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Susanin () Ivan
(?1613)

Susanin () Ivan(?1613)

Ivan Susanin was a Russian folk hero and martyr of the early 17th century's Time of Troubles.

In 1619, a certain Bogdan Sobinin from Domnino village near Kostroma received from Tsar Mikhail one half of Derevischi village. According to the extant royal charter, these lands were granted him in reward for his father-in-law's exploits. The latter's name was given as Ivan Susanin.

Subsequent charters (from 1641, 1691, and 1837) diligently repeated the 1619 charter's phrases about Ivan Susanin being "investigated by Polish and Lithuanian people and subjected to incredible and great tortures in order to learn the great tsar's whereabouts but, though aware about that and suffering incredible pains, saying nothing and in revenge for this being tortured by Polish and Lithuanian people to death".

In the early 19th century the charters attracted attention of nascent Russian historiography and Ivan Susanin was proclaimed a Russian national hero and a symbol of Russian peasants' devotion to the tsar. Gradually, there evolved the following legend about Ivan's life and death.

The village of Domnino used to be owned by Xenia Shestova, wife of Fyodor Romanov and mother of Mikhail Romanov. Upon the latter's election to the Russian throne in 1612, the Zemsky Sobor sent Prince Vorotynsky and several other boyars to inform Mikhail, then living in Domnino, about his election.

There were many Polish detachments still roaming Russia, however. They supported Sigismund III Vasa, who refused to accept defeat and still laid claim to the Russian throne. One of these discovered the news and sent troops to Kostroma to find and kill the young tsar.

It is said that they did not know the road to Domnino very well, so they started to ask the locals for directions. In a wood near the village they met a logger, Ivan Susanin, who promised to take them via a "shortcut" through a forest directly to the Ipatiev Monastery, where Mikhail apparently was hiding. The enemies followed him and were never heard from again. It is presumed that Susanin led them so deep into the forest that they could not find a way out, and they perished in the bitter cold February night.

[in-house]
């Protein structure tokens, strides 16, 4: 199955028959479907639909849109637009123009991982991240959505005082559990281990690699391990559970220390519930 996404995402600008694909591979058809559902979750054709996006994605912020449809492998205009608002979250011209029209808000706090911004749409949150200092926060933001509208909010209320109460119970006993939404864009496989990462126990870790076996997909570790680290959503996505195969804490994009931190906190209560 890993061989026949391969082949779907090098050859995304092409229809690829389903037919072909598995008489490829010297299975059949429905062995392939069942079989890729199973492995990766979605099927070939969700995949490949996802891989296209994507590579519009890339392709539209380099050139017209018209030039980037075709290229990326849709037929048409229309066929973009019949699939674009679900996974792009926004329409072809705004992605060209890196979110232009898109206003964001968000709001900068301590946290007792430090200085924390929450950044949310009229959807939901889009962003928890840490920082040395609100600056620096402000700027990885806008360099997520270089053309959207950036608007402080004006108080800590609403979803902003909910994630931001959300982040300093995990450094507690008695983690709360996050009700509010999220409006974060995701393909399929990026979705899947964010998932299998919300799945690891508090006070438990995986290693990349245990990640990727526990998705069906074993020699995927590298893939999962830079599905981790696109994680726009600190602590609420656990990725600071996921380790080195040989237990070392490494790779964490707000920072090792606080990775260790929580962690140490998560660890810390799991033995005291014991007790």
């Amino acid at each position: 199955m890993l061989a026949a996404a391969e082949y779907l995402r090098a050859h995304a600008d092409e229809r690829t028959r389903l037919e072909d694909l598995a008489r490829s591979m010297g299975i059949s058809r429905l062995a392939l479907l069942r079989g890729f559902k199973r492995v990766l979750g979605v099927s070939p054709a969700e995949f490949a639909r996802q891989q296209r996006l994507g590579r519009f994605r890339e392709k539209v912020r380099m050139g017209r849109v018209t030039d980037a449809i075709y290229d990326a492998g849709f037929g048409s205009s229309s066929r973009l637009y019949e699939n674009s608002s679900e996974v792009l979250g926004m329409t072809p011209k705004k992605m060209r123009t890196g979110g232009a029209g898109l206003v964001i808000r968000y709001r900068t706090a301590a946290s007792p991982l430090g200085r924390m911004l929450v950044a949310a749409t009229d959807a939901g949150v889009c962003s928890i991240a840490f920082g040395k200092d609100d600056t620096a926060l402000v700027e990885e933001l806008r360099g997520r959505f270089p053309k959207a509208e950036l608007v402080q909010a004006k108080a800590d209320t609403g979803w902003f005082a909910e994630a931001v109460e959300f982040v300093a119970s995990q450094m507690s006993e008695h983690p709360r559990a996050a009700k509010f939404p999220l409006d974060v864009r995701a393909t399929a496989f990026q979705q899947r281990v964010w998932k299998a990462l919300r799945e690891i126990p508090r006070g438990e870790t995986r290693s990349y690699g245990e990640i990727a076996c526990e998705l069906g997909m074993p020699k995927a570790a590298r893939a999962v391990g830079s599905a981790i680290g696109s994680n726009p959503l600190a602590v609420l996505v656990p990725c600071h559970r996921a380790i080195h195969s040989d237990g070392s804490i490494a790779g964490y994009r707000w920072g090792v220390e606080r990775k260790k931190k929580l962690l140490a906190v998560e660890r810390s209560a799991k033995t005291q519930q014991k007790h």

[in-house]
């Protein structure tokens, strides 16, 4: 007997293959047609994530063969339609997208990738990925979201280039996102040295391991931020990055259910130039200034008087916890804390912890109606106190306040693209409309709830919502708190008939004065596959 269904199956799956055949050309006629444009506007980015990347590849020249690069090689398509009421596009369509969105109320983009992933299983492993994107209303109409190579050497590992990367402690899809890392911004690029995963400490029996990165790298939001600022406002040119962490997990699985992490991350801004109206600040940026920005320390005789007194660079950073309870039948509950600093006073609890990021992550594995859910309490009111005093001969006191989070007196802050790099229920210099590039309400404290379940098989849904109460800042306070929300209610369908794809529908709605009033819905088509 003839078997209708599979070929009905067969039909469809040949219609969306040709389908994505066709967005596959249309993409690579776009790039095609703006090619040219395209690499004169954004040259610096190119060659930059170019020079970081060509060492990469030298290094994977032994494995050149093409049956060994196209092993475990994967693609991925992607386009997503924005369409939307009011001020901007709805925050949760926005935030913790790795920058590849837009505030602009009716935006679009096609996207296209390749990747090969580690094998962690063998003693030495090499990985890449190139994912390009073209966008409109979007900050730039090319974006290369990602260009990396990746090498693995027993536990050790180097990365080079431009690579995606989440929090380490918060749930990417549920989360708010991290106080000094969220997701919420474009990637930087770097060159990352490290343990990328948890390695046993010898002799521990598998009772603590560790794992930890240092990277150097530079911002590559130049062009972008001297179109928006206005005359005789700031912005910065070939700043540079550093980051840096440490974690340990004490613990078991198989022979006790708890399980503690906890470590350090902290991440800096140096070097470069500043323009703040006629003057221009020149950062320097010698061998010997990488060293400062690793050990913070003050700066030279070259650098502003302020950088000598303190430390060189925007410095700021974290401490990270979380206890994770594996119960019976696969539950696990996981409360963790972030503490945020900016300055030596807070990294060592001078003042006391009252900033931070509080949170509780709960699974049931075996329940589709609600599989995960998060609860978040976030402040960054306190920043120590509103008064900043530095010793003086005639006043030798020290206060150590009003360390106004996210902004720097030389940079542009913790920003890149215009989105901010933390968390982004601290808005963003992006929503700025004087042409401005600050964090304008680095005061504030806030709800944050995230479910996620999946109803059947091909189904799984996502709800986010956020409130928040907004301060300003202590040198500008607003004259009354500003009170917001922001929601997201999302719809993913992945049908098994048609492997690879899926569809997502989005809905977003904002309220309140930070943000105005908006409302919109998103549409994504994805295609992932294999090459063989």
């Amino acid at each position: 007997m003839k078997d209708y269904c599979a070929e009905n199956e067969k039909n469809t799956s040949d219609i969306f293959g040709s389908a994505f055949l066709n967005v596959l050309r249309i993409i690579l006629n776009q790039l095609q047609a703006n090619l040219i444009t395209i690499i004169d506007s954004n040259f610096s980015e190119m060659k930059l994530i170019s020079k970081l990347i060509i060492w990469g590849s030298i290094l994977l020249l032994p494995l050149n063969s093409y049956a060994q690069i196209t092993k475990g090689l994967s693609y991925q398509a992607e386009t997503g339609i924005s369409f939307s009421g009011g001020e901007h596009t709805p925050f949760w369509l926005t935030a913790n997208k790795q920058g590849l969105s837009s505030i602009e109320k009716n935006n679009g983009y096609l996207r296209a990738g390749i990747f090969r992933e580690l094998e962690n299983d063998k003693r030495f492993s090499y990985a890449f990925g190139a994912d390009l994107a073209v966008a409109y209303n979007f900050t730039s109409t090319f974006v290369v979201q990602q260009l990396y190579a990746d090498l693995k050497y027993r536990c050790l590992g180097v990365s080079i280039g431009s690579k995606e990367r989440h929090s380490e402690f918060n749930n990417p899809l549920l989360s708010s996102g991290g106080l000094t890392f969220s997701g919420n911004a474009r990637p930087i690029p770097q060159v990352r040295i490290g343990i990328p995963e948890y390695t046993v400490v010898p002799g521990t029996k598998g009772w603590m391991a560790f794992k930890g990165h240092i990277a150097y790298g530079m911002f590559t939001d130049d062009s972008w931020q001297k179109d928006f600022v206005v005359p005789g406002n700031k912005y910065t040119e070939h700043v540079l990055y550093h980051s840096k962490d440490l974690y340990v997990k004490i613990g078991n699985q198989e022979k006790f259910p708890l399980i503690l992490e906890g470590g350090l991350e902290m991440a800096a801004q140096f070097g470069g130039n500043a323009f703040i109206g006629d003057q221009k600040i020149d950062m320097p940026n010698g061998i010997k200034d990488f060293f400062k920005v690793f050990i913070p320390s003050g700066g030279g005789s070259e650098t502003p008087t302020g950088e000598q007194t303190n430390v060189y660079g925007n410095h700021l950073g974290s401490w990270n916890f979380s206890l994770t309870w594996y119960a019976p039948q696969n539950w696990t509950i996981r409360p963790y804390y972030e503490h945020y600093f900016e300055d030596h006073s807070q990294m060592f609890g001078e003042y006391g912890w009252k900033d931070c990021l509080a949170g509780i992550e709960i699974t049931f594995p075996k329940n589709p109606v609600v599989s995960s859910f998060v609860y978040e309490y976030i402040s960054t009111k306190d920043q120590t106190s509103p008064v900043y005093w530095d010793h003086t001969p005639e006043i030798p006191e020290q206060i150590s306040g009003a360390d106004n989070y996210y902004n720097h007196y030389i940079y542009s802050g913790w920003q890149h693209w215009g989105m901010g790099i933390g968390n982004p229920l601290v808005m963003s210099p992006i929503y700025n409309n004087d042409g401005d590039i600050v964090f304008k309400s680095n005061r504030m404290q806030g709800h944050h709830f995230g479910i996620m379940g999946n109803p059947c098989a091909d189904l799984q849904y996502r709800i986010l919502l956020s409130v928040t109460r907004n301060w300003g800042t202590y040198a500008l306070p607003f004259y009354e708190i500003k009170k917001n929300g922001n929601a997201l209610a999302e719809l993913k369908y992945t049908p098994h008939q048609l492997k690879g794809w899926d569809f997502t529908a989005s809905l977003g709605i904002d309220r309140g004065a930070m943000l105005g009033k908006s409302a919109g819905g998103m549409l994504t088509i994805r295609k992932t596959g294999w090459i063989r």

Susanin's grandson, whom Susanin secretly sent ahead via a different route, warned Mikhail Romanov, and the monks concealed him from further Polish raids. Mikhail was crowned tsar and ruled Russia for 32 years, founding the Romanov dynasty.

The Susanin legend became a cornerstone of tsarist propaganda. Kondraty Ryleyev glorified his exploit in a poem, and Mikhail Glinka wrote the first Russian opera, A Life for the Tsar, on the same subject. In the Soviet Union the opera was officially known as Ivan Susanin, and the emphasis of Susanin's deed was placed on the demise of the Poles, rather on the saving of the Tsar. The name was reverted after the dissolution of the Soviet Union.

In 1838, Nicholas I ordered a monument built to Susanin in Kostroma, but this was destroyed by the Bolsheviks, who were offended by the tsar's statue which the monument incorporated. Later they erected another monument to the hero, this time executed in ponderous Soviet style (see photo at the top of the page).
Nikolay Kostomarov, a historian opposed to Nicholas's regime, was the first to raise the issue of the legend's doubtful historicity. He was nonplussed by the fact that it was in the Ipatiev Monastery and not in the village of Domnino that Mikhail Romanov was residing in 1612. His arguments were dismissed by the more orthodox scholars, most notably Mikhail Pogodin and Sergey Solovyov.

The name "Susanin" has become an ironic cliché in the Russian language for a person who leads somewhere claiming to know the way, but who eventually proves not to.


Russia, 2004, Scene from opera Life for Tsar

Russia, 2006, Kostroma. Susanin's monument

USSR, 1957, Scene from opera Ivan Susanin

Russia, 1996, Monumemt to Ivan Susanin in Kostroma

USSR, 1969, Susanin monument in Kostroma

USSR, 1972, Susanin monument in Kostroma

USSR, 1977, Susanin monument in Kostroma

USSR, 1977, Susanin monument in Kostroma

USSR, 1980, Susanin monument in Kostroma

USSR, 1981, Susanin monument in Kostroma

USSR, 1971.06.03, Susanin monument in Kostroma

USSR, 1972.09.26, Susanin monument in Kostroma

USSR, 1983.04.05, Susanin monument, The Hypatian Monastery

USSR, 1986.02.28, Susanin monument in Kostroma

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